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Human Capital and Wages in Exporting Firms

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  • Jakob Roland Munch

    (Department of Economics, University of Copenhagen)

  • Jan Rose Skaksen

    (Copenhagen Business School)

Abstract

This paper studies the link between a firms education level, export performance and wages of its workers. We argue that firms may escape intense competition in international markets by using high skilled workers to differentiate their products. This story is consistent with our empirical results. Using a very rich matched worker-firm longitudinal dataset we find that firms with high export intensities pay higher wages. However, an interaction term between export intensity and skill intensity has a positive impact on wages and it absorbs the direct effect of the export intensity. That is, we find an export wage premium, but it accrues to workers in firms with high skill intensities.

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File URL: http://www.econ.ku.dk/eprn_epru/Workings_Papers/wp-06-10.pdf
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Bibliographic Info

Paper provided by Economic Policy Research Unit (EPRU), University of Copenhagen. Department of Economics in its series EPRU Working Paper Series with number 06-10.

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Length: 38 pages
Date of creation: Oct 2006
Date of revision:
Handle: RePEc:kud:epruwp:06-10

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Keywords: exports; wages; human capital; rent sharing; matched worker- firm data;

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References

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  1. Wagner, Joachim, 2005. "Exports and Productivity : A survey of the evidence from firm level data," HWWA Discussion Papers 319, Hamburg Institute of International Economics (HWWA).
  2. Alastair Hall & Fernanda P. M. Peixe, 2000. "A Consistent Method for the Selection of Relevant Instruments," Econometric Society World Congress 2000 Contributed Papers 0790, Econometric Society.
  3. Blanchflower, David G & Oswald, Andrew J & Sanfey, Peter, 1996. "Wages, Profits, and Rent-Sharing," The Quarterly Journal of Economics, MIT Press, vol. 111(1), pages 227-51, February.
  4. Harminder Battu & Clive R. Belfield & Peter J. Sloane, 2003. "Human Capital Spillovers within the Workplace: Evidence for Great Britain," Oxford Bulletin of Economics and Statistics, Department of Economics, University of Oxford, vol. 65(5), pages 575-594, December.
  5. Thorsten Schank & Claus Schnabel & Joachim Wagner, 2006. "Do exporters really pay higher wages? First evidence from German linked employer-employee data," Working Paper Series in Economics 28, University of Lüneburg, Institute of Economics.
  6. Andrew B. Bernard & J. Bradford Jensen, 2004. "Why Some Firms Export," The Review of Economics and Statistics, MIT Press, vol. 86(2), pages 561-569, May.
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  8. Martins, Pedro S., 2004. "Firm-Level Social Returns to Education," IZA Discussion Papers 1382, Institute for the Study of Labor (IZA).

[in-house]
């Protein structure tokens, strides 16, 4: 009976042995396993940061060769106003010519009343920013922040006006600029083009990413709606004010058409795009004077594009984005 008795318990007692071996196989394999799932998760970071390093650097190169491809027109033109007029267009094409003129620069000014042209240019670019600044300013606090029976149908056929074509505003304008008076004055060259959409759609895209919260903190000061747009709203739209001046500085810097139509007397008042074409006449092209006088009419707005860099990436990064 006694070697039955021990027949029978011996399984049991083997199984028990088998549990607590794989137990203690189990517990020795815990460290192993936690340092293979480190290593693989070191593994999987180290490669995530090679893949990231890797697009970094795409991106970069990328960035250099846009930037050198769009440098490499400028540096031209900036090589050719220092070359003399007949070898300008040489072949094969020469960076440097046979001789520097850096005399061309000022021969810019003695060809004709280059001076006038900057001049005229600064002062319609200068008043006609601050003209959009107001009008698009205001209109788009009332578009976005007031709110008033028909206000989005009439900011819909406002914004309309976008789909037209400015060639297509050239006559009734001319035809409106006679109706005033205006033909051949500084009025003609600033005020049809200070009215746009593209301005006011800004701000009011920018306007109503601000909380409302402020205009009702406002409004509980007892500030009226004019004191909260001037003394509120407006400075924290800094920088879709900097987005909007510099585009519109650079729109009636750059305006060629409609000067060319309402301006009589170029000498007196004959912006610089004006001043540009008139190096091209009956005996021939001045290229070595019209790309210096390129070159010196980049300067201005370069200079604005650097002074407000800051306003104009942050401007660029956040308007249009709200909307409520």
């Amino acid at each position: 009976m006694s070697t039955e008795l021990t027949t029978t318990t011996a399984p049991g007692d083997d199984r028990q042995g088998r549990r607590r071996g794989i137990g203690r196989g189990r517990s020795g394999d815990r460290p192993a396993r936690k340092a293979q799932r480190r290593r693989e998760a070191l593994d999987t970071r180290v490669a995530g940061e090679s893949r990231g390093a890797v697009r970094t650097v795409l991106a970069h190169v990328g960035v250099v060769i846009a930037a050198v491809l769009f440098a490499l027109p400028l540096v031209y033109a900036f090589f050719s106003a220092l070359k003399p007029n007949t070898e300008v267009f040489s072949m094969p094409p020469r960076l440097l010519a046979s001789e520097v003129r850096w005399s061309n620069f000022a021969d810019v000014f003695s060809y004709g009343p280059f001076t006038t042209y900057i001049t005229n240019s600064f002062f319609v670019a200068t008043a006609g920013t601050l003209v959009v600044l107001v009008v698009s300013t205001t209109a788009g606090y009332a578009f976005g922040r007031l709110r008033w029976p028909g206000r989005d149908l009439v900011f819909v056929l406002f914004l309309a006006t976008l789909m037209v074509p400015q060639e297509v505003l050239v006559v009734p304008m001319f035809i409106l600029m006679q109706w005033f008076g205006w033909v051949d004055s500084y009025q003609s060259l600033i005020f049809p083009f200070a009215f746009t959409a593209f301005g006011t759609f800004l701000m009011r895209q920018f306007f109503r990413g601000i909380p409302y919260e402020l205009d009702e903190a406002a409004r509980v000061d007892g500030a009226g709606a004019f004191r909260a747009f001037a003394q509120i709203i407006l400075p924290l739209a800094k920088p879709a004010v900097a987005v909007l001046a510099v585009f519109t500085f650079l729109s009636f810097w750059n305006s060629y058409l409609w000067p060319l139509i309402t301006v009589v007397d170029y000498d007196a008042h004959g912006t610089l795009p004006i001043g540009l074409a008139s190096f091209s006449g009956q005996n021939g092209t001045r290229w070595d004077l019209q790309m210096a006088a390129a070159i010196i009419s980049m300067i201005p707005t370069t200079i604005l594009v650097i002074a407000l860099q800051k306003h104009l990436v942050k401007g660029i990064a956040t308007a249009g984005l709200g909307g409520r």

9. Sourafel Girma & David Greenaway & Richard Kneller, 2004. "Does Exporting Increase Productivity? A Microeconometric Analysis of Matched Firms," Review of International Economics, Wiley Blackwell, vol. 12(5), pages 855-866, November.
  10. Daron Acemoglu & Joshua Angrist, 2001. "How Large are Human-Capital Externalities? Evidence from Compulsory-Schooling Laws," NBER Chapters, in: NBER Macroeconomics Annual 2000, Volume 15, pages 9-74 National Bureau of Economic Research, Inc.
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  12. Jakob Roland Munch & Jan Rose Skaksen, 2005. "Specialization, Outsourcing and Wages," Discussion Papers 05-28, University of Copenhagen. Department of Economics.
  13. Jonathan Eaton & Samuel Kortum & Francis Kramarz, 2004. "Dissecting Trade: Firms, Industries, and Export Destinations," NBER Working Papers 10344, National Bureau of Economic Research, Inc.
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  15. Enrico Moretti, 2002. "Estimating the Social Return to Higher Education: Evidence From Longitudinal and Repeated Cross-Sectional Data," NBER Working Papers 9108, National Bureau of Economic Research, Inc.
  16. Arai, Mahmood, 1999. "Wages, Profits and Capital Intensity: Evidence from Matched Worker-Firm Data," Research Papers in Economics 1999:3, Stockholm University, Department of Economics.
  17. Sofronis Clerides & Saul Lach & James Tybout, 1996. "Is "Learning-by-Exporting" Important? Micro-Dynamic Evidence from Colombia, Mexico and Morocco," NBER Working Papers 5715, National Bureau of Economic Research, Inc.
  18. Bernard, A., 1997. "Exceptional Exporter Performance: Cause, Effect, or Both?," Working papers 97-21, Massachusetts Institute of Technology (MIT), Department of Economics.
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  23. Joshua D. Angrist & Alan B. Krueger, 2001. "Instrumental Variables and the Search for Identification: From Supply and Demand to Natural Experiments," Journal of Economic Perspectives, American Economic Association, vol. 15(4), pages 69-85, Fall.
  24. Slaughter, Matthew J., 2001. "International trade and labor-demand elasticities," Journal of International Economics, Elsevier, vol. 54(1), pages 27-56, June.
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  27. repec:fth:prinin:455 is not listed on IDEAS
  28. Abowd, John M. & Kramarz, Francis, 1999. "The analysis of labor markets using matched employer-employee data," Handbook of Labor Economics, in: O. Ashenfelter & D. Card (ed.), Handbook of Labor Economics, edition 1, volume 3, chapter 40, pages 2629-2710 Elsevier.
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